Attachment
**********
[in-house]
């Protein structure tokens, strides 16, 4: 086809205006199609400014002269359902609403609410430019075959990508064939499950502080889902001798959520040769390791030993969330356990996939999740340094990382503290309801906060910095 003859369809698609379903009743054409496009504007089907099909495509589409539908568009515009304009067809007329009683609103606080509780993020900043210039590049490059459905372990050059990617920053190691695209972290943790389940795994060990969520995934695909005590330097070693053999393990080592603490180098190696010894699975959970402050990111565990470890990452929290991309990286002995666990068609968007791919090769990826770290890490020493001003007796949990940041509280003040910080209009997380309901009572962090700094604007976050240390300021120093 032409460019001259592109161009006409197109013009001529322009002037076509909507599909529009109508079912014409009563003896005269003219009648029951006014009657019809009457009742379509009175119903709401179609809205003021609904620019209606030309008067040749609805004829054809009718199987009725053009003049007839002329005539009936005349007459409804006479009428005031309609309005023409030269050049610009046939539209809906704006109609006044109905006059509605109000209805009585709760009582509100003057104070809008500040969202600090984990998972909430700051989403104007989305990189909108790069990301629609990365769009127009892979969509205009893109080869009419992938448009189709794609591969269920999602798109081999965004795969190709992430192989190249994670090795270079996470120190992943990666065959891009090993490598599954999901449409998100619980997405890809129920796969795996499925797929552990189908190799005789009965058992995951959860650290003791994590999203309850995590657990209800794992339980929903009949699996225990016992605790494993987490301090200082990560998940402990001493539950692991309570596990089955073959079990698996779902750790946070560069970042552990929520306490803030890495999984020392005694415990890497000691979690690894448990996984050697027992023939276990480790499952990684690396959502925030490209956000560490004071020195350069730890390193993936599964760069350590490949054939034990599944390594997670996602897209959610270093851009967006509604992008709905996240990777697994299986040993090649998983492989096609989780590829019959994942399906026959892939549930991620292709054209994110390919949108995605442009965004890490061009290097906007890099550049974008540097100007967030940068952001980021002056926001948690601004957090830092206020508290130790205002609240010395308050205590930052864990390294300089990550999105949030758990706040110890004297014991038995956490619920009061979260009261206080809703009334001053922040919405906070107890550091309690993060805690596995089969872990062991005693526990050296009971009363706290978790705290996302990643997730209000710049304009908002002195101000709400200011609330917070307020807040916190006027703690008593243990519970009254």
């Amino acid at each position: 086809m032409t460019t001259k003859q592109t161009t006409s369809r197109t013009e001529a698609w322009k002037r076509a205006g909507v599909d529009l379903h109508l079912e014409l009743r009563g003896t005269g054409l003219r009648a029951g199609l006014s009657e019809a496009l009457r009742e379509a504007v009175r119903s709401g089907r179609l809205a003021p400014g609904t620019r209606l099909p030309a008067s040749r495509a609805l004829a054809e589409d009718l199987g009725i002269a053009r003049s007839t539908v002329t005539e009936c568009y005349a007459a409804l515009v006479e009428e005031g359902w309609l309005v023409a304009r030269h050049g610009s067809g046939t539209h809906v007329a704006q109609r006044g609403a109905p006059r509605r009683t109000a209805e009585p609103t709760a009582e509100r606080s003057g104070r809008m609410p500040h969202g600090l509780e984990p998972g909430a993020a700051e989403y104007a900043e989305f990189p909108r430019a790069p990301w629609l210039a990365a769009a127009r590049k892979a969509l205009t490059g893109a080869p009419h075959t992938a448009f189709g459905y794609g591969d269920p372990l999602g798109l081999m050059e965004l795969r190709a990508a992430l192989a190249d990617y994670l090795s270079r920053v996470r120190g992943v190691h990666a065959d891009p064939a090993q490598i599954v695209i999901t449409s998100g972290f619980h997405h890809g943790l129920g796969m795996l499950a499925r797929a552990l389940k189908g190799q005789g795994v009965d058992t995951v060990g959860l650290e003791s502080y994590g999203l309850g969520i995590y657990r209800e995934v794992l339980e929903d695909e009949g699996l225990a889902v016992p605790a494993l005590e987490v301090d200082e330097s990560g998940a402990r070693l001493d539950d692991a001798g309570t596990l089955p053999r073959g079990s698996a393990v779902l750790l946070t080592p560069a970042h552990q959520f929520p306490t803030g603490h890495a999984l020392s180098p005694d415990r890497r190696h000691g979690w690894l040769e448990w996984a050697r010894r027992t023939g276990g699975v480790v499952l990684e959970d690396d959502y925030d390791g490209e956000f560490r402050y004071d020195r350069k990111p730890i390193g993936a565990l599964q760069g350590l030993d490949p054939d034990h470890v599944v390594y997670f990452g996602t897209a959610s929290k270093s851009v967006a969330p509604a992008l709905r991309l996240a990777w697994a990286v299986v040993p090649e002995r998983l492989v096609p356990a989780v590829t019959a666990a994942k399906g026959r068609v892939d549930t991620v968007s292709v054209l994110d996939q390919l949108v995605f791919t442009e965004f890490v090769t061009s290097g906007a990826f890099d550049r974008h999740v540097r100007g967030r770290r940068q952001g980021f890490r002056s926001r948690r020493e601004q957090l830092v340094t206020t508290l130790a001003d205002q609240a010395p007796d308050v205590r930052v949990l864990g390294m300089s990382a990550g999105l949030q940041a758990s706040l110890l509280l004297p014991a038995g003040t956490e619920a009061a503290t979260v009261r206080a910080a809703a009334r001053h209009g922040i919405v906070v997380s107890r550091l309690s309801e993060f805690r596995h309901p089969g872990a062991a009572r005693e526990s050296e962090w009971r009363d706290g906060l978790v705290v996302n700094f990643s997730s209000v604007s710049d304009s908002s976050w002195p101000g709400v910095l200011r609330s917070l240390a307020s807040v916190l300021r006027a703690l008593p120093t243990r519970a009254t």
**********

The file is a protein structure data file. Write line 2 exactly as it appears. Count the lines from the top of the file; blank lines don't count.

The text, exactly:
């Protein structure tokens, strides 16, 4: 086809205006199609400014002269359902609403609410430019075959990508064939499950502080889902001798959520040769390791030993969330356990996939999740340094990382503290309801906060910095 003859369809698609379903009743054409496009504007089907099909495509589409539908568009515009304009067809007329009683609103606080509780993020900043210039590049490059459905372990050059990617920053190691695209972290943790389940795994060990969520995934695909005590330097070693053999393990080592603490180098190696010894699975959970402050990111565990470890990452929290991309990286002995666990068609968007791919090769990826770290890490020493001003007796949990940041509280003040910080209009997380309901009572962090700094604007976050240390300021120093 032409460019001259592109161009006409197109013009001529322009002037076509909507599909529009109508079912014409009563003896005269003219009648029951006014009657019809009457009742379509009175119903709401179609809205003021609904620019209606030309008067040749609805004829054809009718199987009725053009003049007839002329005539009936005349007459409804006479009428005031309609309005023409030269050049610009046939539209809906704006109609006044109905006059509605109000209805009585709760009582509100003057104070809008500040969202600090984990998972909430700051989403104007989305990189909108790069990301629609990365769009127009892979969509205009893109080869009419992938448009189709794609591969269920999602798109081999965004795969190709992430192989190249994670090795270079996470120190992943990666065959891009090993490598599954999901449409998100619980997405890809129920796969795996499925797929552990189908190799005789009965058992995951959860650290003791994590999203309850995590657990209800794992339980929903009949699996225990016992605790494993987490301090200082990560998940402990001493539950692991309570596990089955073959079990698996779902750790946070560069970042552990929520306490803030890495999984020392005694415990890497000691979690690894448990996984050697027992023939276990480790499952990684690396959502925030490209956000560490004071020195350069730890390193993936599964760069350590490949054939034990599944390594997670996602897209959610270093851009967006509604992008709905996240990777697994299986040993090649998983492989096609989780590829019959994942399906026959892939549930991620292709054209994110390919949108995605442009965004890490061009290097906007890099550049974008540097100007967030940068952001980021002056926001948690601004957090830092206020508290130790205002609240010395308050205590930052864990390294300089990550999105949030758990706040110890004297014991038995956490619920009061979260009261206080809703009334001053922040919405906070107890550091309690993060805690596995089969872990062991005693526990050296009971009363706290978790705290996302990643997730209000710049304009908002002195101000709400200011609330917070307020807040916190006027703690008593243990519970009254």